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No Family Is an Island


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Table of Contents

Introduction Part I 1. Exchanging While Not-Knowing 2. The Moral Economies of Conversion Part II Introduction: Some Political and Historical Context 3. When Culture Is Not a System 4. Legislating Families as Cultural 5. Constructing Choice, Compelling Culture Conclusion References Index

About the Author

Ilana Gershon is Associate Professor of Anthropology at Indiana University. She is the author of The Breakup 2.0: Disconnecting over New Media and No Family Is an Island: Cultural Expertise among Samoans in Diaspora and editor of A World of Work: Imagined Manuals for Real Jobs, all from Cornell.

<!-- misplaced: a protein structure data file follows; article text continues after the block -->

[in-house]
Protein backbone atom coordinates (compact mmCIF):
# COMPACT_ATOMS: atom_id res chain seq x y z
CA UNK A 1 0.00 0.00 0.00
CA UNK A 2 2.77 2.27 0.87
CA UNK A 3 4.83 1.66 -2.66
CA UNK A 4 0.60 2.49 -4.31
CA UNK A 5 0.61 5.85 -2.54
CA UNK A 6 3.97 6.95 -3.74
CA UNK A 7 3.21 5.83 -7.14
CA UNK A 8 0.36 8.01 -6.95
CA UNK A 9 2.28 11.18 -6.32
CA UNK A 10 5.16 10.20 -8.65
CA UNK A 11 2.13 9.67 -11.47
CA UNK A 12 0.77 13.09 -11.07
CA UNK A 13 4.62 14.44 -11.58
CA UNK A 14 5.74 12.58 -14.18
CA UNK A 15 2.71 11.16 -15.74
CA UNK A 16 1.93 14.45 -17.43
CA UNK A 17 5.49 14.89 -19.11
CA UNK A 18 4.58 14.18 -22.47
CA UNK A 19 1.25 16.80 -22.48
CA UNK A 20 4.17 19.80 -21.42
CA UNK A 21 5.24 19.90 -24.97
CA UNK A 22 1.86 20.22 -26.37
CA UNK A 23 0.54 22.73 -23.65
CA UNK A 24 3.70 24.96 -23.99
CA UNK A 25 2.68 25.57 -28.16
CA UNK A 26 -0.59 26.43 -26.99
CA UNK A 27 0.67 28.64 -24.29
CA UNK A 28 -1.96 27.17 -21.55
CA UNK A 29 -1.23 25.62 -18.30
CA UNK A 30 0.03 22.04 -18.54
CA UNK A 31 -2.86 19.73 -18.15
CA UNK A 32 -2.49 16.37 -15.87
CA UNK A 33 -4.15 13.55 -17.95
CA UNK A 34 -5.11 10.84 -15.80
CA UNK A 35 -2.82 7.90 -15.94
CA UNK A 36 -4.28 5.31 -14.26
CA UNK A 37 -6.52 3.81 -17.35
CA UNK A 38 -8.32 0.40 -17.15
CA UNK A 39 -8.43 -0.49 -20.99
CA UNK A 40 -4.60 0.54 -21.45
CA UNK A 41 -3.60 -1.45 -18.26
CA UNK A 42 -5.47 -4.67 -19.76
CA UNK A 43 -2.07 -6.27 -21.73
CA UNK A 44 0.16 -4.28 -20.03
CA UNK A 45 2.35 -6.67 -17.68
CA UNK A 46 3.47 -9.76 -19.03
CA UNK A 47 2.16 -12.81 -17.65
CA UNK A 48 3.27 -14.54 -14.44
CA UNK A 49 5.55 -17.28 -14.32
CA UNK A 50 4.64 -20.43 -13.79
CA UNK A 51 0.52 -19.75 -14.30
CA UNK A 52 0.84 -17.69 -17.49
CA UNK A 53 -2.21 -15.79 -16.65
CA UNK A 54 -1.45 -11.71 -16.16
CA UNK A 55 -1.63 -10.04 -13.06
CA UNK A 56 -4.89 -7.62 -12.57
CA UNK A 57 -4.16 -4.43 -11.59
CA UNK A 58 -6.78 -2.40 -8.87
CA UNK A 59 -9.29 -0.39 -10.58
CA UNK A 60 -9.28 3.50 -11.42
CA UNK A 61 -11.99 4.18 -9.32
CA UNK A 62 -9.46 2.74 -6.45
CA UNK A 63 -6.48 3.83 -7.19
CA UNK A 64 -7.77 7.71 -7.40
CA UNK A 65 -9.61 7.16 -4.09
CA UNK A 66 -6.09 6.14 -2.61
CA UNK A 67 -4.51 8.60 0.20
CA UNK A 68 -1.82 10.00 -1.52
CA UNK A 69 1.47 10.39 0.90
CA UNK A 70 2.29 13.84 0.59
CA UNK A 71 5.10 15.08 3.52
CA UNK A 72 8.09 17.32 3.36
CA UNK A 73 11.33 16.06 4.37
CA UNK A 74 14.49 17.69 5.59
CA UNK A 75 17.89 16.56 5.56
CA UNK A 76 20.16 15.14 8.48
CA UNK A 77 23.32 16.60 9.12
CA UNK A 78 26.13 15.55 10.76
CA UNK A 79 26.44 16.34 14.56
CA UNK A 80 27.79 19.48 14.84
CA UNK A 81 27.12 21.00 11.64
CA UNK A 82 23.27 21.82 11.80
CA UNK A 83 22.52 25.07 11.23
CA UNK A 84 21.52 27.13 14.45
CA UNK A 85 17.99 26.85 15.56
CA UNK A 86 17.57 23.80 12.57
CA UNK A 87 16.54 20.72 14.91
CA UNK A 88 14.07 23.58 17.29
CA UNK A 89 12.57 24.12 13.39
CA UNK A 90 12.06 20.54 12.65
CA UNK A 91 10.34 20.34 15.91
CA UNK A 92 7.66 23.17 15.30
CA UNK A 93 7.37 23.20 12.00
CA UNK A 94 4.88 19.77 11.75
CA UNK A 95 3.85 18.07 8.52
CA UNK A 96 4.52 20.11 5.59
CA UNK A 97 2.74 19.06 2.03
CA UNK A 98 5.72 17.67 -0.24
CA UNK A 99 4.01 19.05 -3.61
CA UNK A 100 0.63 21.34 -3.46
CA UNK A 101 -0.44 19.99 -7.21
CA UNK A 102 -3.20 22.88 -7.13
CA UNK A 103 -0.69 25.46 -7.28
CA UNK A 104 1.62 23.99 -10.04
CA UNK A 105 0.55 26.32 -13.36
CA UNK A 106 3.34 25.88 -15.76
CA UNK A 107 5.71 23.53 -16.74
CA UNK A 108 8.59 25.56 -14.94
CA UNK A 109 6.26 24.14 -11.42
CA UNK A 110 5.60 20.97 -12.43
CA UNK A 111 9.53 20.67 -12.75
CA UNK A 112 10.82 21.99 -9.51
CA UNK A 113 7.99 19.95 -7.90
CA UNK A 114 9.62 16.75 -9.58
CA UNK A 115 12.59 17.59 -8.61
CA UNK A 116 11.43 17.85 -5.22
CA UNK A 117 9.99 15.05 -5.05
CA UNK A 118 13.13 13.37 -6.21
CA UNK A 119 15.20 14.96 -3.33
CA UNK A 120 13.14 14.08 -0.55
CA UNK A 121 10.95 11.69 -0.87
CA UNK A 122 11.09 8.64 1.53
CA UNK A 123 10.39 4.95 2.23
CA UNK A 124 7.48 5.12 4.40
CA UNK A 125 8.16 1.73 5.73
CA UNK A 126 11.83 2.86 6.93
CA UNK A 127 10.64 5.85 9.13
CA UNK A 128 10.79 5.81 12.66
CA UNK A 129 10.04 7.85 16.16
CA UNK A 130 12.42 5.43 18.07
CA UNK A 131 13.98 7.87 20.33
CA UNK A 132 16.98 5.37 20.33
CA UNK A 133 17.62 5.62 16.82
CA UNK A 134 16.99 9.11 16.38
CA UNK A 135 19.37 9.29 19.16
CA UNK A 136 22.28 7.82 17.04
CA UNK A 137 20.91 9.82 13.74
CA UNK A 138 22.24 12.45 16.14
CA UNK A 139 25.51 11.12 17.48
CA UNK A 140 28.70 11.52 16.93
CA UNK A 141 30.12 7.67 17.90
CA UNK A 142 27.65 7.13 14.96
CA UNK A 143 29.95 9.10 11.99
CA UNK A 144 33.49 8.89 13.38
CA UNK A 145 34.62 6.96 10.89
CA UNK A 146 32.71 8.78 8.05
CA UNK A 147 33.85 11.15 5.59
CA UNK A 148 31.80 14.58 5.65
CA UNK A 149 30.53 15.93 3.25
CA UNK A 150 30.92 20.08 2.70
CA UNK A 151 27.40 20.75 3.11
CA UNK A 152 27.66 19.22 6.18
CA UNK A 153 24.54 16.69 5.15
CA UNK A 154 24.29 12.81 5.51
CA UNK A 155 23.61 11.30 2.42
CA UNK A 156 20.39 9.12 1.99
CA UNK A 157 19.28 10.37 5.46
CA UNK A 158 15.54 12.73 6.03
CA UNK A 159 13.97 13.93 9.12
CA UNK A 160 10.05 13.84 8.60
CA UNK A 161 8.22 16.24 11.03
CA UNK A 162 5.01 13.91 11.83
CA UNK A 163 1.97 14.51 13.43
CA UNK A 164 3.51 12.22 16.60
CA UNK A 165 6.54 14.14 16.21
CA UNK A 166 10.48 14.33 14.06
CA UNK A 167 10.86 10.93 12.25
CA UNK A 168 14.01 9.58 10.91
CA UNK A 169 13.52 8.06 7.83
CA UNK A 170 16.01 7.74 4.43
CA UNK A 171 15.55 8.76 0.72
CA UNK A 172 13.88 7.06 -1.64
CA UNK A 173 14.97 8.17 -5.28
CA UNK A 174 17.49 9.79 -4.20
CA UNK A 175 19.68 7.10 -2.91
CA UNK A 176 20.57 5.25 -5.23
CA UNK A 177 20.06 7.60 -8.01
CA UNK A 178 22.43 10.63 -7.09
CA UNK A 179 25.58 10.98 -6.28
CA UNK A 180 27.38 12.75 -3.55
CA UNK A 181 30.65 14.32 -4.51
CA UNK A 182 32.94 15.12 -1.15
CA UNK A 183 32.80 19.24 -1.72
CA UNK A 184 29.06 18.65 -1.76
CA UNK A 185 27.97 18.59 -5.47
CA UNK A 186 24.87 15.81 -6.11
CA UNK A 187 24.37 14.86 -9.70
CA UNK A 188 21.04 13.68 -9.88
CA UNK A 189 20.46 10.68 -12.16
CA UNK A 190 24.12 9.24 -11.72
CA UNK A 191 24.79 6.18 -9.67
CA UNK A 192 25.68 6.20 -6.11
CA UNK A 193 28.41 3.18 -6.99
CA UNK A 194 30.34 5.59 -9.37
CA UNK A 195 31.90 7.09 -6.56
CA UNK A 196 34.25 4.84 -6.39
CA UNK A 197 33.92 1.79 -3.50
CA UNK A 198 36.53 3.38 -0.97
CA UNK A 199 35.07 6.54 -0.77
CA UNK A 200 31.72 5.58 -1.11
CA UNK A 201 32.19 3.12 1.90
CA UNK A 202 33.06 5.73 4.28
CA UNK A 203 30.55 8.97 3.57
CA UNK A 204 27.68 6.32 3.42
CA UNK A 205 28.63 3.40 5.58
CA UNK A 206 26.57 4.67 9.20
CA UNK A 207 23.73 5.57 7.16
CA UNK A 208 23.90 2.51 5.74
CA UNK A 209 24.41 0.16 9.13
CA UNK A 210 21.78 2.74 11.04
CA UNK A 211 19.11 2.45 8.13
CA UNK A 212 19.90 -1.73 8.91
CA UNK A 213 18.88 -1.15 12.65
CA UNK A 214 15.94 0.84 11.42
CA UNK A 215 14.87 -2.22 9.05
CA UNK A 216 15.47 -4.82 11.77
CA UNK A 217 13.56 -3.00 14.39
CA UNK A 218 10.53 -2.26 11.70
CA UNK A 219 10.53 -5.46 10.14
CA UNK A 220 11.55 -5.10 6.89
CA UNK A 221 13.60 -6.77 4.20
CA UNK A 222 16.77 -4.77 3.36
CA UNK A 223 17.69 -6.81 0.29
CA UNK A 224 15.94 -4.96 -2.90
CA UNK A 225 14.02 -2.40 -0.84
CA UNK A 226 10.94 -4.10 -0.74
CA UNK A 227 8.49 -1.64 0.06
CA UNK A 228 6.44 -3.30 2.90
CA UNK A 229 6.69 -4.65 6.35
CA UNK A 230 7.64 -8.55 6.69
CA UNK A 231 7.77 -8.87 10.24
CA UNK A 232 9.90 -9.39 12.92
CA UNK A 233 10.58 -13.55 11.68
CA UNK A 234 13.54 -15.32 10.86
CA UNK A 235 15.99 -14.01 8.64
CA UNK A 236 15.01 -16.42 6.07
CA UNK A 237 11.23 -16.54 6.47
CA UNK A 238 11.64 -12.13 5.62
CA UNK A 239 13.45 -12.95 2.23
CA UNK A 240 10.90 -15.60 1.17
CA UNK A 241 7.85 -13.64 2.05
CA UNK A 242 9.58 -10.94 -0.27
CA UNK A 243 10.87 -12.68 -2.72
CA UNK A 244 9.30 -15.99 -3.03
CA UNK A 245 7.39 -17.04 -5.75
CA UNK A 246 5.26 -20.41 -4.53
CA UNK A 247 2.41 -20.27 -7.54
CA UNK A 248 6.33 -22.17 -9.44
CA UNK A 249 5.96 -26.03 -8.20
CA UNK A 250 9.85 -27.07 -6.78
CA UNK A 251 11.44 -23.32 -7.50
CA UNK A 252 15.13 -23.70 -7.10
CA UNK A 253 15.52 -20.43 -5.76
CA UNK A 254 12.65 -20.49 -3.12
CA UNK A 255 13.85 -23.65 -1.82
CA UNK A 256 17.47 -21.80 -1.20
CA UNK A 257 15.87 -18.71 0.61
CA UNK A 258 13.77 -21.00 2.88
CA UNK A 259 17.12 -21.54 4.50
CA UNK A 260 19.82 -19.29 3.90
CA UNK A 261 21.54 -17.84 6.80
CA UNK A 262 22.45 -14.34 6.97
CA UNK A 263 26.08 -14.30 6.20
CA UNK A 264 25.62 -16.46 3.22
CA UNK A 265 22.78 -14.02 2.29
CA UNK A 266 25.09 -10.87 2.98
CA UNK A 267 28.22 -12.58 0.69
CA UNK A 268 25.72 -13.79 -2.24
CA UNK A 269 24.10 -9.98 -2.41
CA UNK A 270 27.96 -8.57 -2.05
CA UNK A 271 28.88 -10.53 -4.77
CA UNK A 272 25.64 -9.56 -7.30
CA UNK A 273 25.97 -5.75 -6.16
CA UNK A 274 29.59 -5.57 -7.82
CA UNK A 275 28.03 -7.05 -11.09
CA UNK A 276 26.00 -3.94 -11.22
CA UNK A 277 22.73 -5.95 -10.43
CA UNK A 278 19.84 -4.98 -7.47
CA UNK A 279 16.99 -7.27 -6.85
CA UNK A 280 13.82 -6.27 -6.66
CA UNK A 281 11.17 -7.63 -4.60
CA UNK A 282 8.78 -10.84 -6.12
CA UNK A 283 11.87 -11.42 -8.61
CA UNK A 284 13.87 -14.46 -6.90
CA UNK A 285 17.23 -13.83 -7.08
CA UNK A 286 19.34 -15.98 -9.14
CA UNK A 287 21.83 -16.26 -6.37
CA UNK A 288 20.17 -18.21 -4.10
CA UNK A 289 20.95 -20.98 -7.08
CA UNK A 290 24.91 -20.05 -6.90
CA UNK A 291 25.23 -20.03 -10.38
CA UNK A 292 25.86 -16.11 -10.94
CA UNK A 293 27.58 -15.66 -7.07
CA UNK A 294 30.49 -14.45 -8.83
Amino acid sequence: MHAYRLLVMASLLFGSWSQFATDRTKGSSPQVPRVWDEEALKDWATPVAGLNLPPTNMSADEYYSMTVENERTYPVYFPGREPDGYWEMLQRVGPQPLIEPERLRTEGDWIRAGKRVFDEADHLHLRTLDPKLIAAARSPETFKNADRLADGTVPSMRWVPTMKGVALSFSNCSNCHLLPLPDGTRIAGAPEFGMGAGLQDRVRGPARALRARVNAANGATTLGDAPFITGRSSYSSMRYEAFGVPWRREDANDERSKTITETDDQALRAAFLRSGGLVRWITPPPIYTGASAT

"Gershon provides a fine-grained analysis of distinctions within Samoan migrant societies that emphasise second-generation differences and the relationship between more established migrants and those they refer to pejoratively as 'fobs...' Avaluable [contribution]... to the gradually expanding literature on the Polynesian diaspora."-John Connel,Journal of Pacific History(2013) "No Family Is an Island is innovative, ethnographically and comparatively rich and compelling, and theoretically subtle and invigorating. Ilana Gershon has an imaginative and sophisticated sense of problems-and of those sites, events, and practices that provide particularly revelatory points of entry into wrestling with those problems. This book is a major contribution to the Samoan literature, to the ethnography of neoliberalism in situ and in practice, and to the anthropology of bureaucracies and of policy. It is a remarkable achievement."-Donald L. Brenneis, University of California Santa Cruz "No Family Is an Island is a benchmark work in the study of migration and the study of the Pacific as well as an important contribution to anthropological theory. Focusing on the constitution of Samoan migrant families, Ilana Gershon shows how they negotiate what will count in their lives as the 'cultural' and the 'acultural' or 'universal' in the realms of gift and market exchange, religion, the raising of children, and interaction with the state and those who provide services on its behalf. At once approachably written and intellectually rich, this book will be widely read in anthropology, sociology, and migration studies, and it should transform the way the relationship between migration and culture is understood in these fields going forward."-Joel Robbins, UC San Diego, author of Becoming Sinners: Christianity and Moral Torment in a Papua New Guinea Society

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